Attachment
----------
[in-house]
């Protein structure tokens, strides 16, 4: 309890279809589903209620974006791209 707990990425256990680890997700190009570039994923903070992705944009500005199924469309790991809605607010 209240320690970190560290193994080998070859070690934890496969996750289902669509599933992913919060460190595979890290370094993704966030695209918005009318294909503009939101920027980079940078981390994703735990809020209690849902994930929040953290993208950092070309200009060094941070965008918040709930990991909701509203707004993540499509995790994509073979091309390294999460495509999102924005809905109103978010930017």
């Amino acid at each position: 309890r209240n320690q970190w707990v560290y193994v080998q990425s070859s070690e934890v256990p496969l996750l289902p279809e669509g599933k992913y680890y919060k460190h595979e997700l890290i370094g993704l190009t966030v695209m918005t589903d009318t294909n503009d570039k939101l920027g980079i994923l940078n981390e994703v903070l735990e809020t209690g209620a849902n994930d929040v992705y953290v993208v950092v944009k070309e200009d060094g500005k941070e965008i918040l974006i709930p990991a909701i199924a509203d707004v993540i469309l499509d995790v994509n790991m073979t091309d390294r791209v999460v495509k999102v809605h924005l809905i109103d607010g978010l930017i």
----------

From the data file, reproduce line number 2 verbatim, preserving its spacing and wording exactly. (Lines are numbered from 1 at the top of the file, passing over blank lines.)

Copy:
């Protein structure tokens, strides 16, 4: 309890279809589903209620974006791209 707990990425256990680890997700190009570039994923903070992705944009500005199924469309790991809605607010 209240320690970190560290193994080998070859070690934890496969996750289902669509599933992913919060460190595979890290370094993704966030695209918005009318294909503009939101920027980079940078981390994703735990809020209690849902994930929040953290993208950092070309200009060094941070965008918040709930990991909701509203707004993540499509995790994509073979091309390294999460495509999102924005809905109103978010930017």